Week 6 day 1

OK, I made it. I think I’m coming down with a cold but I made it to the gym. After the first couple exercises I felt warmed up and was able to work at an almost normal pace. Last night I attempted some jumping jacks to start my calisthenics a few times a week and unfortunately heard a “click click click” in my shoulder. I still have some pain in my right shoulder from a fall I took at Aikido a little more than a week ago. I will ask my teacher to look at it on Thursday if I’m still in pain and by then, may go to the doc.

Till then, slow and steady is the way to go for me. If I can’t go at full pace, I CAN go at a reduced pace. I’m going to add one more day too to fill in my tuesday. So hopefully by the end of the week I will have blogged “Week 6 day 4”.

Reflecting on the Esoteric Teachings of Professor Okazaki

After our Aikido class yesterday I had lunch with one of my Friends, Jim. We talked a bit about how we started in martial arts. I told him that my fist exposure was not in Aikido, but was in fact in Ju Jitsu when I was a kid, around the same age that my son is now. I asked him if he had ever heard about Danzan Ryu Ju Jitsu and he said that he had not. Danzan Ryu was founded in the late thirties by Professor Seishiru Okazaki and was the form of martial art that I started learning for a few years way back in my child hood.

I told him about the esoteric teachings as described by Danzan Ryu’s O’ Sensei, Seishiru Okazaki. I believe that every martial artist should know and understand these principles. A translation of his esoteric principles can be found here:

To paraphrase and abbreviate:

  • Have gratitude to your teachers
  • Be gracious to your family
  • Be a productive citizen of your country
  • Do not be afraid of the strong or despise the weak
  • Show restraint and modesty
  • Be a good teacher to those who need it
  • Train hard and learn diligently
  • Remain calm in crisis

I love the fact that the art I started with is rooted in such love and respect. These are principles that can be used regardless of the art. These are principles one can use to cultivate themselves as growing and loving men and women.

In his esoteric principles he describes his art as Judo, elevated from Ju Jitsu and claims it to be a “finer moral concept called Judo, ‘the way of Gentleness'”. I am greatly moved by Professor Okazaki’s esoteric principles. As he refers to “Judo” I do not believe he is referring to a series of techniques making up his art. Rather, he is referring to the more esoteric “way of gentleness” that needs to be cultivated to become a better person and live a better life. To end this morning, here is a quote from the esoteric principles:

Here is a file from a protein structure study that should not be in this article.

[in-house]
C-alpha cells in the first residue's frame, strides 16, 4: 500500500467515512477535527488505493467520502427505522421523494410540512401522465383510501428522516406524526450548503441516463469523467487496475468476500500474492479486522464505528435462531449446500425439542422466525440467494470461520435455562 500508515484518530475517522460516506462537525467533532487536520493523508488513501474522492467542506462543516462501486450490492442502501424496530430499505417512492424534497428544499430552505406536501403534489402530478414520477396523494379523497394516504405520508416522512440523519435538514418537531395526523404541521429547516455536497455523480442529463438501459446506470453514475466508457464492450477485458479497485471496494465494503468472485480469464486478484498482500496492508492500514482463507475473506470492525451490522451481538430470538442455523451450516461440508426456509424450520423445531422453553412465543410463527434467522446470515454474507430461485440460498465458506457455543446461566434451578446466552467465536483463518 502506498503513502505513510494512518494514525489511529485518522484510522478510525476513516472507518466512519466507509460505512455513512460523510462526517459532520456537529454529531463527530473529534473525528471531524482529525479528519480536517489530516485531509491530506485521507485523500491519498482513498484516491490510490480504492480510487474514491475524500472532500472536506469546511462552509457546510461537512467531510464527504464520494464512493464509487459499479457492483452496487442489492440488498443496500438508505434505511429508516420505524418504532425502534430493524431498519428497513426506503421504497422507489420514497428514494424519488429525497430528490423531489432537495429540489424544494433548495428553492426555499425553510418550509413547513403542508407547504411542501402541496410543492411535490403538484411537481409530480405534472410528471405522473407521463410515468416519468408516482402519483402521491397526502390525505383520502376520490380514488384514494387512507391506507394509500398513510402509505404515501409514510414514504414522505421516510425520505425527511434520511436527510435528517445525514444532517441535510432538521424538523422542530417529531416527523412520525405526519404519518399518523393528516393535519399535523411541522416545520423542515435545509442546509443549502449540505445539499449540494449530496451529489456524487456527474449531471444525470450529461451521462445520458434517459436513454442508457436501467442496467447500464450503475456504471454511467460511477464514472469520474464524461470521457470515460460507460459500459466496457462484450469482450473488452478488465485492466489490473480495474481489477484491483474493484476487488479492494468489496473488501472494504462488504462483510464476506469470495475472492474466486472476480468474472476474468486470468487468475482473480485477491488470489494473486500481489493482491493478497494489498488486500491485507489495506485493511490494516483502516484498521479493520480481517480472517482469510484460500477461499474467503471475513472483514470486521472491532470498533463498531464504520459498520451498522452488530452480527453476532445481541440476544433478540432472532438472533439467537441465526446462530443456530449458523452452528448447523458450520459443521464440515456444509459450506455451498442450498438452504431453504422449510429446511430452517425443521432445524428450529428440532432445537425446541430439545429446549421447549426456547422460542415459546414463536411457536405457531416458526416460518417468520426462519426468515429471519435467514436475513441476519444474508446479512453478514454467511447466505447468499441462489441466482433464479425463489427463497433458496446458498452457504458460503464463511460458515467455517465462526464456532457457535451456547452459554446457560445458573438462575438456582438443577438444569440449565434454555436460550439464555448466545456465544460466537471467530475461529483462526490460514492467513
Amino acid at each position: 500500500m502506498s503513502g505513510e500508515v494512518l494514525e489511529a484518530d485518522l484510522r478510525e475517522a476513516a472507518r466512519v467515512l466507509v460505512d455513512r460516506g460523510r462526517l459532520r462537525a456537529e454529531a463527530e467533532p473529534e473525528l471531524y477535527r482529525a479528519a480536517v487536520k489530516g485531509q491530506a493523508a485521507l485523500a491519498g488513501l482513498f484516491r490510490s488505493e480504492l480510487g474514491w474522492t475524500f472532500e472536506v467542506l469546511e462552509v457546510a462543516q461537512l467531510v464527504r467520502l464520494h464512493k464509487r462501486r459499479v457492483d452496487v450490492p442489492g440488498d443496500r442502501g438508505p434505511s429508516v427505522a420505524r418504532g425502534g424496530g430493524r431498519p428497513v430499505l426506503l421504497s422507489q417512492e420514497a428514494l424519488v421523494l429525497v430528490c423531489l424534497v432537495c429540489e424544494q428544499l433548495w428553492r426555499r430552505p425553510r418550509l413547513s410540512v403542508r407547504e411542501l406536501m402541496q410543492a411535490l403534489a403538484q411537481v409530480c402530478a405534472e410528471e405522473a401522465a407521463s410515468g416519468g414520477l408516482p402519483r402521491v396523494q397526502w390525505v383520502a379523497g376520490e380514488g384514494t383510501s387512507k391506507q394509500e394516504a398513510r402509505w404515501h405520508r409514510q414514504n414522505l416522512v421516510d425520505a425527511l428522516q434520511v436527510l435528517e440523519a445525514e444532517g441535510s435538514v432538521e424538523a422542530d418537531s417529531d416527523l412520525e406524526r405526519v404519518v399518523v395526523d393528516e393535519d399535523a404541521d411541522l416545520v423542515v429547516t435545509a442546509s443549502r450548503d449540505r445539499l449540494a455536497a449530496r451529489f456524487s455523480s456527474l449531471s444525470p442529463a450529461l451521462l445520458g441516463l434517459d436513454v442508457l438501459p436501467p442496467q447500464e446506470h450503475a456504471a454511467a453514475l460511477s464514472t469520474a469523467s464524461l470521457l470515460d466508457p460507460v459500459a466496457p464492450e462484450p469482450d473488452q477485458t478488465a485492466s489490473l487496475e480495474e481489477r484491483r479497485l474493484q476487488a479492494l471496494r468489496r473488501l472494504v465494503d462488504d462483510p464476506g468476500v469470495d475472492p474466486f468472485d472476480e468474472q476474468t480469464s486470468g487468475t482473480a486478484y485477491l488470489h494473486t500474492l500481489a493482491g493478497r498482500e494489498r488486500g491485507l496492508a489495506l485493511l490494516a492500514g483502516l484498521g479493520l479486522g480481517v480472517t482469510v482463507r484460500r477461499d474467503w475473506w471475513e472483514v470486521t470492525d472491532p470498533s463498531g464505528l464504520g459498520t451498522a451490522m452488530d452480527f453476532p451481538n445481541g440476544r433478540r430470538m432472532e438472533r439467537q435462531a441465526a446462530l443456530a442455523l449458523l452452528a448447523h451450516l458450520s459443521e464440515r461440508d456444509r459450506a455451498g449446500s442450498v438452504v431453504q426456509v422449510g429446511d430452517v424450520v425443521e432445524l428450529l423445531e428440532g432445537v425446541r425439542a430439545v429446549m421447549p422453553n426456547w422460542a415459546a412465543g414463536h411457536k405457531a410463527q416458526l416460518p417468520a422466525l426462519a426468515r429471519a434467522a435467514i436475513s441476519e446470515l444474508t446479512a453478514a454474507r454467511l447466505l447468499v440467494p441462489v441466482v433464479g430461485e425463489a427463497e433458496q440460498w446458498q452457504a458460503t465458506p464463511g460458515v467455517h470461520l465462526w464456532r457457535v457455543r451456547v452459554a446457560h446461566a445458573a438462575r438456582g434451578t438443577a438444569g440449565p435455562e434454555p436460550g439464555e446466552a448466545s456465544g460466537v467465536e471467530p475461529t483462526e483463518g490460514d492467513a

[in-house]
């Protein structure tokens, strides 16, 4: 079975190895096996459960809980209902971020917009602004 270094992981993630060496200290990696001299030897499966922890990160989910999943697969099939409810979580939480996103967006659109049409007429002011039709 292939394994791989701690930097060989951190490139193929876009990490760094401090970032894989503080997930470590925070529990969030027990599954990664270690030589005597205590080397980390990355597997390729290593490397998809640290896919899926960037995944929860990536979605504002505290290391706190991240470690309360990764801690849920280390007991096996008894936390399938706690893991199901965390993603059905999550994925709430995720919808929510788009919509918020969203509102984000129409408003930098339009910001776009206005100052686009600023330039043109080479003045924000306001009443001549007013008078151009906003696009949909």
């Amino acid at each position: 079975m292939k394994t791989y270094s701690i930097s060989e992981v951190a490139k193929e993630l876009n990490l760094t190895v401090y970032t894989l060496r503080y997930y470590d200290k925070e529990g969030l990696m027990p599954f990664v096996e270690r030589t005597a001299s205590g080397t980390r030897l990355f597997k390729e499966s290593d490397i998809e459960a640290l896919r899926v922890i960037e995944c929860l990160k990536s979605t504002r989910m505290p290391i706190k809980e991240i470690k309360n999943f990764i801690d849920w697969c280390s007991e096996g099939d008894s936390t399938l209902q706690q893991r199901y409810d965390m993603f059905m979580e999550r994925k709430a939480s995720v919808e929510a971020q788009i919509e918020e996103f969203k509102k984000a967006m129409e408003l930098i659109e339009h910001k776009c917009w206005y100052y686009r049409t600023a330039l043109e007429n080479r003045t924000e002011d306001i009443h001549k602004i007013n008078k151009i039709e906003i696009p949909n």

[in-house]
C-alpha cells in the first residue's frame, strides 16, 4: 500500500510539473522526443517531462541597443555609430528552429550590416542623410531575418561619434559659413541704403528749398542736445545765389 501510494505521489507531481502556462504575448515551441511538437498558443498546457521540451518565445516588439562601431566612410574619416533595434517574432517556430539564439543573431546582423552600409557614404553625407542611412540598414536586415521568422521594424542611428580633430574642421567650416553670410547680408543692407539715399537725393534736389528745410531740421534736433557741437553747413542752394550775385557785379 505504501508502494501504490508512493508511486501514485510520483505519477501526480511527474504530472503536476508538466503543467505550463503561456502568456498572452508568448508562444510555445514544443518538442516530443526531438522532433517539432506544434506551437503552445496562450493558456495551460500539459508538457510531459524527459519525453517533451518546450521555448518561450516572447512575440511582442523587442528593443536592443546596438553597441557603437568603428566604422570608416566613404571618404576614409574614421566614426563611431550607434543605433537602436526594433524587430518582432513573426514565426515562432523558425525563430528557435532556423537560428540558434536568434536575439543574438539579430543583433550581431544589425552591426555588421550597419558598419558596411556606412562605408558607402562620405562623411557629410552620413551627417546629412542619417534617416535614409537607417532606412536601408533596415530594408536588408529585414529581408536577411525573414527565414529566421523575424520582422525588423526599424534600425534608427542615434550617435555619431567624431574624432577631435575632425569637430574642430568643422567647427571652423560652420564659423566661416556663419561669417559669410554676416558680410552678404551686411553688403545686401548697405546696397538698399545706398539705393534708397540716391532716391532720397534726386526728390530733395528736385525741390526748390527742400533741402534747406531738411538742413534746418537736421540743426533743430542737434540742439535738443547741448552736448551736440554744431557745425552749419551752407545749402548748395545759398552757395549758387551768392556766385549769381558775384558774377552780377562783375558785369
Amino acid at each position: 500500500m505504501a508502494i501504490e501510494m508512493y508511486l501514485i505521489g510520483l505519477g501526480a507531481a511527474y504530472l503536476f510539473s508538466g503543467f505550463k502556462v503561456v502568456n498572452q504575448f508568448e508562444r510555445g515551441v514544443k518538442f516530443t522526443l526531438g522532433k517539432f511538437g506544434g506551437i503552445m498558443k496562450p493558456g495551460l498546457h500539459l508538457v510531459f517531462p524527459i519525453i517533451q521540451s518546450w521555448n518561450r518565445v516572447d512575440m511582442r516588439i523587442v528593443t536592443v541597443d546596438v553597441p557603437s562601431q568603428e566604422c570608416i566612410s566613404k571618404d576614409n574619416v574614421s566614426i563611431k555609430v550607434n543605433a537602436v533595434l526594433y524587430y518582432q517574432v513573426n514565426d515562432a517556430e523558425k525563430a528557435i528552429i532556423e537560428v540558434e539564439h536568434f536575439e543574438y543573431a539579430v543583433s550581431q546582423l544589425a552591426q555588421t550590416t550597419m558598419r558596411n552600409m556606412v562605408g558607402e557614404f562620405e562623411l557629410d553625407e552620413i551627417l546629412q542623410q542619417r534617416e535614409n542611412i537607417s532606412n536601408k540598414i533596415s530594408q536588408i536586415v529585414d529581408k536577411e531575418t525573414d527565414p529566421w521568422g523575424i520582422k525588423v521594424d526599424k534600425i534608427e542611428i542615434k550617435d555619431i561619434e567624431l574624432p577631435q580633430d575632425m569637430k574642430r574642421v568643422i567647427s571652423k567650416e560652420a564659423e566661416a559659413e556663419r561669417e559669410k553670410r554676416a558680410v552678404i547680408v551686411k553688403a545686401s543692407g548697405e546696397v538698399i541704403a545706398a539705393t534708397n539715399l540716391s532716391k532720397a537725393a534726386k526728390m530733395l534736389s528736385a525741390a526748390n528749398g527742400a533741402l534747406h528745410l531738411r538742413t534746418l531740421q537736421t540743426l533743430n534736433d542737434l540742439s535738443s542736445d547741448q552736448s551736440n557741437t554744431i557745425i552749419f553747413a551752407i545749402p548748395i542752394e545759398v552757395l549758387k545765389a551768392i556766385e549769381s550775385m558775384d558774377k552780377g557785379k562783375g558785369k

“Remember always parental love and one’s enormous indebtedness to teachers. Be grateful for the protection of Heaven and Earth. Be a good leader to younger men. To lead younger men well, will in the long run, mean to attain proficiency in the skill of Judo.”
– Professor Seishiru “Henry” Okazaki

Week 5 Day 3 – Wahooo!

Alrighty, then. It is the day after thanksgiving and I’ve completed Week 5 day 3. I’ve made it to hte gym 3 times a week for 5 weeks. I’ve added Aikido 3x a week for the last couple of weeks, and have gotten a walk in a few times a week as well. I think that this is a good mile stone. I think it’s time for me to add some calisthenics at home now.

An excellent resource for calisthenic exercise is here:

The exercises provided here are good basic core, arm and leg exercises. No gimmicks, just the promotion of natural movement. Back to basics as it were. Tomorrow, I think I’ll start with that and then move on into monday where I will start week 6, day 1 and Aikido that evening.

For my friend, Linda Eskin

Linda has been writing about Aikido and states that she is a beginner. She is new on the mat. I do not believe she’s been training longer than a year. She maintains a blog at http://www.grabmywrist.com and writes everyday.

Aikido is lucky to have such an enthusiastic student. It is sometimes easy to get caught up in the mechanics of the art, and lose the big picture. We sometimes use terms like “beginner’s mind” as just some things to say and forget that we should keep this mind set always. Linda’s wonderment of our art and appreciation of how it affects her personal, spiritual and professional life is nothing short of awe inspiring.

Recently, she wrote the following:
and it reminded me of a meeting we had at our work once. One of the chairs from our parent company came and talked about the stages of competence. Those stages are:

  • unconsciously incompetent
  • consciously incompetent
  • consciously competent